Debbie Rodriguez

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Deborah Rodriguez
Born Deborah Rodriguez
Occupation Novelist & Hairdresser
Nationality American
Period 2007–present
Genre Non-fiction, Biography/Autobiography, Memoir, Realistic fiction
Notable works 'Kabul Beauty School'

Deborah "Debbie" Rodriguez is an American author, hairdresser, and humanitarian, who creates safe spaces that provide women with a way out of domestic violence and chaotic circumstances.


In 2001, Deborah Rodriguez went to Afghanistan as part of a group offering humanitarian aid after the fall of the Taliban. Soon after arriving, she became involved in the set up of a beauty school training program to certify Afghan women to work in and set up their own beauty parlors to give them a chance at financial independence.[1] She later opened a coffee shop in Kabul.[2]

Rodriguez wrote two bestselling books based on her experiences in Afghanistan; The Little Coffee Shop of Kabul and Kabul Beauty School.[3] [4] [5] At one point, Kabul Beauty School was slated to become a movie, with Sandra Bullock playing the lead.[5] Some controversy followed the publishing of Kabul Beauty School. In the book, Rodriguez portrays herself as the founder and main force behind the success of the beauty school. However, other women who were also involved at the founding of the Kabul Beauty School say the book is filled with inaccuracies and inconsistencies, that events did not unfold the way Rodriguez depicts them, and that she exaggerated her role in the formation of the school. They say that she moved the school from the Ministry of Women's Affairs (Afghanistan) to the house she shared with her Afghan husband, and that she took over the school for personal gain.[6] Some of the women who worked at the beauty school said that, because of the publication of the book and the details it revealed about them, their lives had been put in danger. Some also claimed that Rodriguez had not made good on promises for financial support and other help.[5] However, Rodriguez claims that she was careful to protect the identities of the women mentioned in the book, and that they were all enthusiastic about telling their stories knowing that was the case.[7]

In 2002, Rodriguez married an Afghan, Samer Mohammad Abdul Khan, who works for Afghan warlord Abdul Rashid Dostum. She had known Khan for 20 days before the marriage, though they don’t speak the same language and he had a wife in Saudi Arabia, with whom he retained a romantic relationship; his first wife became pregnant with his eighth child while he was married to Rodriguez. The marriage with Rodriguez was reported as a happy one as late as April 2007,[8] but soon after, she had to flee Afghanistan.[5]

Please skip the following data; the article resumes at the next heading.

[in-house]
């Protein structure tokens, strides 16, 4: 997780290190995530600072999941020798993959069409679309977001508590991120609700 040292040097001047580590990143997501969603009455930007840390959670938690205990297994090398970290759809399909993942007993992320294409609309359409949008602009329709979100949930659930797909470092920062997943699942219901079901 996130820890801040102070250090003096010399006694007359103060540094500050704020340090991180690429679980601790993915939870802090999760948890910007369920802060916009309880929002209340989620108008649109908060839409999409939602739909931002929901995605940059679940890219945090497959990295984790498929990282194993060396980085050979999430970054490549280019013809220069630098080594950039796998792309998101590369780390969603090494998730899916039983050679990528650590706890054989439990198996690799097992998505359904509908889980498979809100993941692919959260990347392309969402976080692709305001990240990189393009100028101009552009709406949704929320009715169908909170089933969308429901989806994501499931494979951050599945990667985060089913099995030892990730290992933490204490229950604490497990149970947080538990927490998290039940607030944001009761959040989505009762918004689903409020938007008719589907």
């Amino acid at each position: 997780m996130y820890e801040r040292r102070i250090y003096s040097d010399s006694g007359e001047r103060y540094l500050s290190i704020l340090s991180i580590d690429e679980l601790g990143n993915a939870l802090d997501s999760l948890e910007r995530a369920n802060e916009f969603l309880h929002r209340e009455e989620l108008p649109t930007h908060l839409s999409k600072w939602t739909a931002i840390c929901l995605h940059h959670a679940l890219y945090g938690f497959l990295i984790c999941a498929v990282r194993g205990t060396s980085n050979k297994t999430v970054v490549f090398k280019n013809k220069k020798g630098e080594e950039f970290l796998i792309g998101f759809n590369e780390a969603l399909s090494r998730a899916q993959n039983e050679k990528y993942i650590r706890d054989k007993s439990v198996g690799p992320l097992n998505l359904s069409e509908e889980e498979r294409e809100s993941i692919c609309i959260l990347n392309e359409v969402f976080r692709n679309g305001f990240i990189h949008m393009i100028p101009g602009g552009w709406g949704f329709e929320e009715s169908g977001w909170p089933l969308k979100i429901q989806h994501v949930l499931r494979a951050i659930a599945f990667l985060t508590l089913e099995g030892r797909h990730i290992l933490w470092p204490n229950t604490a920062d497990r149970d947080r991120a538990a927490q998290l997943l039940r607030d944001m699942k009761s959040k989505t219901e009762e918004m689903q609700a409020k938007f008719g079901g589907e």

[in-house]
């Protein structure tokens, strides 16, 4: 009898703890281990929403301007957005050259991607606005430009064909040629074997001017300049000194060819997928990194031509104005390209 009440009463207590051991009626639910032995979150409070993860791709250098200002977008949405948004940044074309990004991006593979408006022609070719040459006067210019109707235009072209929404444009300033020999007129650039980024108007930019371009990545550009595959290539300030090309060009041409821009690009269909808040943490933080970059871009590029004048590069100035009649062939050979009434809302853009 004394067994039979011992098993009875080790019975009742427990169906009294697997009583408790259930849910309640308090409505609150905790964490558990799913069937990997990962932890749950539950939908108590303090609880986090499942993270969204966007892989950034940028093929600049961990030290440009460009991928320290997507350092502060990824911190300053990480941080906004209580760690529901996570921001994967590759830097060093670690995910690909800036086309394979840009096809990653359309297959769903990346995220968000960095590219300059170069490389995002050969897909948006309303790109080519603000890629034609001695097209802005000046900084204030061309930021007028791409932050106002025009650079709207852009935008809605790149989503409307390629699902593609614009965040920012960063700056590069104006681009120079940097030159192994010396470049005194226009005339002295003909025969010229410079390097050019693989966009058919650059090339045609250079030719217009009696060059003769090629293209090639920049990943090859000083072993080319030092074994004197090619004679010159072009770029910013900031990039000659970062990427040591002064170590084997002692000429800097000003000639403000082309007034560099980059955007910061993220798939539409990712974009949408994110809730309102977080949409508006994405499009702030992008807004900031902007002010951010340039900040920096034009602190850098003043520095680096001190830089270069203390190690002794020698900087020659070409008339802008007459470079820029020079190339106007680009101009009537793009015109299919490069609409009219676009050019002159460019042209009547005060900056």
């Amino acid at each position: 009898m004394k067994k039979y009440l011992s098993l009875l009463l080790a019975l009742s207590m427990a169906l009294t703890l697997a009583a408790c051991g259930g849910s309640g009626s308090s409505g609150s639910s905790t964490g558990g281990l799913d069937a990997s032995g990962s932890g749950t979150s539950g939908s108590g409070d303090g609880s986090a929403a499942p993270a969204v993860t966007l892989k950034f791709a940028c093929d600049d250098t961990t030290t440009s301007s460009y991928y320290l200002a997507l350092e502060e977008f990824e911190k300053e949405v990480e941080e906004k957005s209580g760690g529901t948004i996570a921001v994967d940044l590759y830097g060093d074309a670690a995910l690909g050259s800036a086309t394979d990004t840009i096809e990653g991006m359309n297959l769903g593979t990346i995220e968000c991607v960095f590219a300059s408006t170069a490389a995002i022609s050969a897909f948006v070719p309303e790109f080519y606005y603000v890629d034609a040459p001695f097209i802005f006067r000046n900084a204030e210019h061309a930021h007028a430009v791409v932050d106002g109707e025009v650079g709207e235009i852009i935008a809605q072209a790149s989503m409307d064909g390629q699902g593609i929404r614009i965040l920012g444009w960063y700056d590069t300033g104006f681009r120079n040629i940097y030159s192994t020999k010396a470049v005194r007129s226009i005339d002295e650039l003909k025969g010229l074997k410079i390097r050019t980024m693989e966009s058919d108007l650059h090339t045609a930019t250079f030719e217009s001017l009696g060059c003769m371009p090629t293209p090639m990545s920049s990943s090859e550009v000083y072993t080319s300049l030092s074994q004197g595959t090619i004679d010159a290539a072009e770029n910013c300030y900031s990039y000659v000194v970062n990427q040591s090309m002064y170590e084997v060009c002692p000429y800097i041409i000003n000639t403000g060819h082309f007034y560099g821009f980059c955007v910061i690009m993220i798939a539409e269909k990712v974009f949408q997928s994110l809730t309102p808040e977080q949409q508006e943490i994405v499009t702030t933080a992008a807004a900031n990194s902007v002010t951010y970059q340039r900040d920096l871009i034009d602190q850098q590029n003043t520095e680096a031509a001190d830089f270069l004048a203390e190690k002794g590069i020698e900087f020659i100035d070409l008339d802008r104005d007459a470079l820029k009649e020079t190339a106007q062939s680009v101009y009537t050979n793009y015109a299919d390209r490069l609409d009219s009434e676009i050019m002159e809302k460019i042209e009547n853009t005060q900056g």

Rodriguez now lives in Mazatlan, Mexico, where she is the owner of Tippy Toes Salon and Marrakesh Spa,[9] and where she has established Project Mariposa, providing funding for young women to attend beauty school, with the goal of helping them to become independent and self-supporting.[9] Margarita Wednesdays (The House on Carnaval Street), a new book detailing her journey to remake her life after being forced to leave Afghanistan, was released in June, 2014.[9] Her latest book, Return to the Little Coffee Shop of Kabul, was released in March 2016.[10]



  • Kabul Beauty School: An American Woman Goes Behind the Veil (1 January 2007)
  • Margarita Wednesdays: Making a New Life by the Mexican Sea (published as The House on Carnaval Street in some countries) (10 June 2014)


  • The Little Coffee Shop of Kabul (19 November 2012)
  • Return to the Little Coffee Shop of Kabul (28 March 2016)

See also[edit]


  1. ^ Heidi Kingston (2007-05-12). "Mother-of-two's transformation in Afghanistan from burka to bikini". Daily Mail. Retrieved 2009-03-26.  [1]
  2. ^ Euan Kerr (2014-01-20). "Lessons from a war-zone coffee shop". MPR. Retrieved 2011-01-03.  [2]
  3. ^ Random House Australia (2014-01-22). "Top 10 Australian Bestsellers of 2013". Random House. Retrieved 2014-03-24.  [3]
  4. ^ The Guardian (2014-01-22). "Bestselling books of 2013: the chart". The Guardian. Retrieved 2014-03-24.  [4]
  5. ^ a b c d Soraya Sarhaddi Nelson (2007-06-01). "Subjects of 'Kabul Beauty School' Face New Risks". NPR. Retrieved 2009-10-03.  [5]
  6. ^ ABBY ELLIN (2007-04-27). "Shades of Truth: An Account of a Kabul School Is Challenged". New York Times. Retrieved 2009-10-03.  [6]
  7. ^ Embassy of Afghanistan (2007-04-01). "'Kabul Beauty School' offers inspiration for women". Embassy of Afghanistan. Retrieved 2014-03-24.  [7]
  8. ^ "People looked at me like I had three heads. You could see them thinking 'She's as crazy as a loon.' And it's true that I had no idea what I was doing". The Daily Telegraph. 2007-04-29. Retrieved 2009-10-03.  [8]
  9. ^ a b c Publishers Weekly (2014-03-10). "Margarita Wednesdays: A Memoir". Publishers Weekly. Retrieved 2014-03-24.  [9]
  10. ^ Ramkumar, Parvathi. "Clash of cultures". Deccan Herald. Retrieved 17 July 2016. 

External links[edit]

Official website